Indian social worker and activist Murlidhar Devidas Amte, better known by his stage name Baba Amte, is well renowned for his work in the rehabilitation and empowerment of leprosy patients. He has won various honours and accolades, including the Padma Vibhushan, the Templeton Prize, the Ramon Magsaysay Award, the Gandhi Peace Prize, the Dr. Ambedkar International Award, and the Jamnalal Bajaj Award. He is frequently referred to be India’s contemporary Gandhi, and an unforgettable mention among the great leaders of India.

11. Homi J Bhabha

Homi Jehangir Bhabha, FRS, was an Indian nuclear physicist who founded the Tata Institute of Fundamental Research and served as its founding director and professor of physics (TIFR). Bhabha was the founding director of the Atomic Energy Establishment, Trombay (AEET), which is now known as the Bhabha Atomic Research Centre in his honour. He is also known colloquially as the “Father of the Indian Nuclear Program.” The cornerstones of Indian nuclear weapon development, which Bhabha also oversaw as director, were TIFR and AEET. The Adams Prize (1942) and the Padma Bhushan were given to Homi Bhabha (1954). In 1951 and 1953–1956, he was again a candidate for the Nobel Prize in Physics.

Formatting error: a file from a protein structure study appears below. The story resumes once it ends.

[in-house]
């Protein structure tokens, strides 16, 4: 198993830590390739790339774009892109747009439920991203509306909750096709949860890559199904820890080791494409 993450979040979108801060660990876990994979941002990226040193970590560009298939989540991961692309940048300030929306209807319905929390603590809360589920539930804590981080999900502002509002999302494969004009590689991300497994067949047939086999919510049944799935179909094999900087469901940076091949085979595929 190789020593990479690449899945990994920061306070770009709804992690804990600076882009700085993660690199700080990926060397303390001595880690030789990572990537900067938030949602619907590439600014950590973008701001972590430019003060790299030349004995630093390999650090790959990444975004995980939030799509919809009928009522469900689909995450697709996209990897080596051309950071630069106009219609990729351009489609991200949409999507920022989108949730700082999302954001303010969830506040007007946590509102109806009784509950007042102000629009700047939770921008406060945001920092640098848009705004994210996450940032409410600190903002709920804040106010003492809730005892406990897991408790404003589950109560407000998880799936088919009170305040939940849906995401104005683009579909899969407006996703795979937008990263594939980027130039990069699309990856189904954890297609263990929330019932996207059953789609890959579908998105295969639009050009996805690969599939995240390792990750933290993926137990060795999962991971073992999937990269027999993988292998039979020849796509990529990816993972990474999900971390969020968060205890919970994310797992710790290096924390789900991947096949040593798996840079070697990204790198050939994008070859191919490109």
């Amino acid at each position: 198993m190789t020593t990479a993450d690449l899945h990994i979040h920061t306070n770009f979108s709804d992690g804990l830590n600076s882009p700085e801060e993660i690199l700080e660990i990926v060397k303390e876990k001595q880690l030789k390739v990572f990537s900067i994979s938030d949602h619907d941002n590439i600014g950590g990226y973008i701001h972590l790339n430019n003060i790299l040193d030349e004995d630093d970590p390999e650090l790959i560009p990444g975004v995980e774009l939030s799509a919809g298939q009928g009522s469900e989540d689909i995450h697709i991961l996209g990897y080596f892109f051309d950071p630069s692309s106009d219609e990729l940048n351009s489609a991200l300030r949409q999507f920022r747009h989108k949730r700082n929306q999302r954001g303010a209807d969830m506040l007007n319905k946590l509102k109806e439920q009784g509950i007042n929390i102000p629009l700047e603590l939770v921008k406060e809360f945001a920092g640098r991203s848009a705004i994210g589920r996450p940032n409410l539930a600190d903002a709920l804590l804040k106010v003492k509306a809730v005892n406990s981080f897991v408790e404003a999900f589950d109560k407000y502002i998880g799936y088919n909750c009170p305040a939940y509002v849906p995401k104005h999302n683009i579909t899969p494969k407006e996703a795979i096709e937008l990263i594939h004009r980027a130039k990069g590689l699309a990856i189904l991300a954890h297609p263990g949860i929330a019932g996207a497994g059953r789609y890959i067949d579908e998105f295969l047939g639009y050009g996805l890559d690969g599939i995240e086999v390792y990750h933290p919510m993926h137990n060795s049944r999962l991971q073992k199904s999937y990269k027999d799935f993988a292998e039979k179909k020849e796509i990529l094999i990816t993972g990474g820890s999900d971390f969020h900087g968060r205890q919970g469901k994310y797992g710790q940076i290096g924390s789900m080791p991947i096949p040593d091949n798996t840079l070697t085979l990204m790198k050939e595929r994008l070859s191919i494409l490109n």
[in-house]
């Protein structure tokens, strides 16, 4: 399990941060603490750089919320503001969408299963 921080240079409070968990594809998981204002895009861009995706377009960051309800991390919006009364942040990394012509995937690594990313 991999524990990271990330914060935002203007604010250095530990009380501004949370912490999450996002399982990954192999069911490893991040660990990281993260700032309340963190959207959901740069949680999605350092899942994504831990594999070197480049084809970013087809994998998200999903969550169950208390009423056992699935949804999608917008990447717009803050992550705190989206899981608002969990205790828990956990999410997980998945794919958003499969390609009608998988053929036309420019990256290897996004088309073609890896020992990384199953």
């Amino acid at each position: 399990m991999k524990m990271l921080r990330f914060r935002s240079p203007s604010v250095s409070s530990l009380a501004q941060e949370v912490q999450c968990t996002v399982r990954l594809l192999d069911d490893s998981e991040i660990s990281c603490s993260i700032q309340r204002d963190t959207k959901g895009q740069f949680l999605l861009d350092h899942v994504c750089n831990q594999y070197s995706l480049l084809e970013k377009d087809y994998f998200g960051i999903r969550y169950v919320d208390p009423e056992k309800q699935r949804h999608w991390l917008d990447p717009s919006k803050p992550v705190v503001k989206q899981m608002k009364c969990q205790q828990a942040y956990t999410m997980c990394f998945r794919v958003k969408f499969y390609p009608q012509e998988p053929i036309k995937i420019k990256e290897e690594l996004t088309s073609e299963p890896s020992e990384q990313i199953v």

12. Aruna Asaf Ali

Aruna Asaf Ali was a publisher, political activist, and educator from India. She was an ardent member of the fight for Indian independence, and she is well known for raising the Indian National flag at the Gowalia Tank Maidan in Bombay in 1942, during the Quit India Movement. She continued involved in politics after independence and was elected as Delhi’s first Mayor.